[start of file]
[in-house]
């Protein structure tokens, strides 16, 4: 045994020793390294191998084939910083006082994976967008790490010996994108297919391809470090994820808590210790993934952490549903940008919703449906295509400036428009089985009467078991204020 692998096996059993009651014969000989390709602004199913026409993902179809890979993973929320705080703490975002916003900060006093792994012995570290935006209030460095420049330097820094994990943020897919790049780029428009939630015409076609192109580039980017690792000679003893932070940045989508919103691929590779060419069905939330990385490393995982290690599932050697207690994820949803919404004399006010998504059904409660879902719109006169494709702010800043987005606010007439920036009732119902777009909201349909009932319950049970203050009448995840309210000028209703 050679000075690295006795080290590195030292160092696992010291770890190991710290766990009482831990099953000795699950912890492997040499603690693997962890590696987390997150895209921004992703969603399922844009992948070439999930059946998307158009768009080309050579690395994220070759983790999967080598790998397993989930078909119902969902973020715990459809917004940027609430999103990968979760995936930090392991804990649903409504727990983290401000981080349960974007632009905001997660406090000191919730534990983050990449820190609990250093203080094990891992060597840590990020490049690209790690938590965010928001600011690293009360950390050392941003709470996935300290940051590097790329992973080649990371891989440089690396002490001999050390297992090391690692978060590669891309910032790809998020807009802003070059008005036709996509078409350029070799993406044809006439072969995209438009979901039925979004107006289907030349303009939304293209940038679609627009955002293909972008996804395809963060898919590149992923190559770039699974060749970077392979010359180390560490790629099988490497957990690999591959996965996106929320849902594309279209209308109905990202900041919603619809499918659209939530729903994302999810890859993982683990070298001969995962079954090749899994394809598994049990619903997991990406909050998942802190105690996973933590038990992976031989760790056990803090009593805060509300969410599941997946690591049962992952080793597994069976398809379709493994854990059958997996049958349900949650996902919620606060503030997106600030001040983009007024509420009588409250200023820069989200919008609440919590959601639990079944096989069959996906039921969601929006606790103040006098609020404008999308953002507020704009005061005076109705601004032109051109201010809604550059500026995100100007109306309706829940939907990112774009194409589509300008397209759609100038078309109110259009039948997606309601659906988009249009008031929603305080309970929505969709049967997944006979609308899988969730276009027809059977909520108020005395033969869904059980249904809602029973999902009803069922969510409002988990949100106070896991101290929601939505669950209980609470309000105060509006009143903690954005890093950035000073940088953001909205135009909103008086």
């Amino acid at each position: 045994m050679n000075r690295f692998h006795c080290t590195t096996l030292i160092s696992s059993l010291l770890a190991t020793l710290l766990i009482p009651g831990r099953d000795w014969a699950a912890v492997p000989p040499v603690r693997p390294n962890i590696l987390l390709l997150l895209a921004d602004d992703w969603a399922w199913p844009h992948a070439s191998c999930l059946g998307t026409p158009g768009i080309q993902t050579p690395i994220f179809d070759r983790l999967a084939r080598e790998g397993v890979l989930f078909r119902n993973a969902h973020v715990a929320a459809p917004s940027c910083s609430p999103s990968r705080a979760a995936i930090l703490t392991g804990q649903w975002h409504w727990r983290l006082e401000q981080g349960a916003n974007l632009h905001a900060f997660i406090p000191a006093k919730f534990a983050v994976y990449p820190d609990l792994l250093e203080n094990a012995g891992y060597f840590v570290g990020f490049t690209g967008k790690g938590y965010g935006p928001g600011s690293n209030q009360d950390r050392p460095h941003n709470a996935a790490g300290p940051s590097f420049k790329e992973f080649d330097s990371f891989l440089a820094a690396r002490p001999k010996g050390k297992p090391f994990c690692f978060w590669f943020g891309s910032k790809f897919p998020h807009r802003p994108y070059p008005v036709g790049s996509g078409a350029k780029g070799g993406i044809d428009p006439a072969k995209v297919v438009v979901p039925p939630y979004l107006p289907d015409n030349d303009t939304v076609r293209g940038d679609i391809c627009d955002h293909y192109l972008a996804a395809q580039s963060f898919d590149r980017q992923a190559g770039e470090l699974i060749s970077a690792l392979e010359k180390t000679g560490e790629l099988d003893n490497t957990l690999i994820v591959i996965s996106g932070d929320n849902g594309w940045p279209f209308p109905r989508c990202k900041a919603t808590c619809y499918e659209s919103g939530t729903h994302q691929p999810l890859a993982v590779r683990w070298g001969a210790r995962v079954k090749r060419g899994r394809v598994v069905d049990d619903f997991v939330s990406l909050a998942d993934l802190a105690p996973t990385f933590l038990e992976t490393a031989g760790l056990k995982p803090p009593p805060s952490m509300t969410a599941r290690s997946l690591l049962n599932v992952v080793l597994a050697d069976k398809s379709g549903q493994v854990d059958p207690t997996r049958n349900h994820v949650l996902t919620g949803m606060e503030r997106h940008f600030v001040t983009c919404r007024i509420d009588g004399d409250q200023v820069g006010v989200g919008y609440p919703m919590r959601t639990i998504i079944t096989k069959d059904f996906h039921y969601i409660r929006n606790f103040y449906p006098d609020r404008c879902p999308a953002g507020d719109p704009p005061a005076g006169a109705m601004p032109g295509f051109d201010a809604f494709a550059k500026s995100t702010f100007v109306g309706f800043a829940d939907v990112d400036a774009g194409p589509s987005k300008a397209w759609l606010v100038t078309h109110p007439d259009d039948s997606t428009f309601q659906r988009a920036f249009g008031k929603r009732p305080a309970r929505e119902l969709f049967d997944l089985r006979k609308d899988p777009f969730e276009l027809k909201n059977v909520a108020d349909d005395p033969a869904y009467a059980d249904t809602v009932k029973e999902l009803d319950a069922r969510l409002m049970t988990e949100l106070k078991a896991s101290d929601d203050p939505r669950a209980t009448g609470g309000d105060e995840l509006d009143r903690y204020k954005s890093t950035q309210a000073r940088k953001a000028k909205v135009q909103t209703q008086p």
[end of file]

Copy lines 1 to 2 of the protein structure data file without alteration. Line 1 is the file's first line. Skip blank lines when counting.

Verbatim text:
[in-house]
């Protein structure tokens, strides 16, 4: 045994020793390294191998084939910083006082994976967008790490010996994108297919391809470090994820808590210790993934952490549903940008919703449906295509400036428009089985009467078991204020 692998096996059993009651014969000989390709602004199913026409993902179809890979993973929320705080703490975002916003900060006093792994012995570290935006209030460095420049330097820094994990943020897919790049780029428009939630015409076609192109580039980017690792000679003893932070940045989508919103691929590779060419069905939330990385490393995982290690599932050697207690994820949803919404004399006010998504059904409660879902719109006169494709702010800043987005606010007439920036009732119902777009909201349909009932319950049970203050009448995840309210000028209703 050679000075690295006795080290590195030292160092696992010291770890190991710290766990009482831990099953000795699950912890492997040499603690693997962890590696987390997150895209921004992703969603399922844009992948070439999930059946998307158009768009080309050579690395994220070759983790999967080598790998397993989930078909119902969902973020715990459809917004940027609430999103990968979760995936930090392991804990649903409504727990983290401000981080349960974007632009905001997660406090000191919730534990983050990449820190609990250093203080094990891992060597840590990020490049690209790690938590965010928001600011690293009360950390050392941003709470996935300290940051590097790329992973080649990371891989440089690396002490001999050390297992090391690692978060590669891309910032790809998020807009802003070059008005036709996509078409350029070799993406044809006439072969995209438009979901039925979004107006289907030349303009939304293209940038679609627009955002293909972008996804395809963060898919590149992923190559770039699974060749970077392979010359180390560490790629099988490497957990690999591959996965996106929320849902594309279209209308109905990202900041919603619809499918659209939530729903994302999810890859993982683990070298001969995962079954090749899994394809598994049990619903997991990406909050998942802190105690996973933590038990992976031989760790056990803090009593805060509300969410599941997946690591049962992952080793597994069976398809379709493994854990059958997996049958349900949650996902919620606060503030997106600030001040983009007024509420009588409250200023820069989200919008609440919590959601639990079944096989069959996906039921969601929006606790103040006098609020404008999308953002507020704009005061005076109705601004032109051109201010809604550059500026995100100007109306309706829940939907990112774009194409589509300008397209759609100038078309109110259009039948997606309601659906988009249009008031929603305080309970929505969709049967997944006979609308899988969730276009027809059977909520108020005395033969869904059980249904809602029973999902009803069922969510409002988990949100106070896991101290929601939505669950209980609470309000105060509006009143903690954005890093950035000073940088953001909205135009909103008086």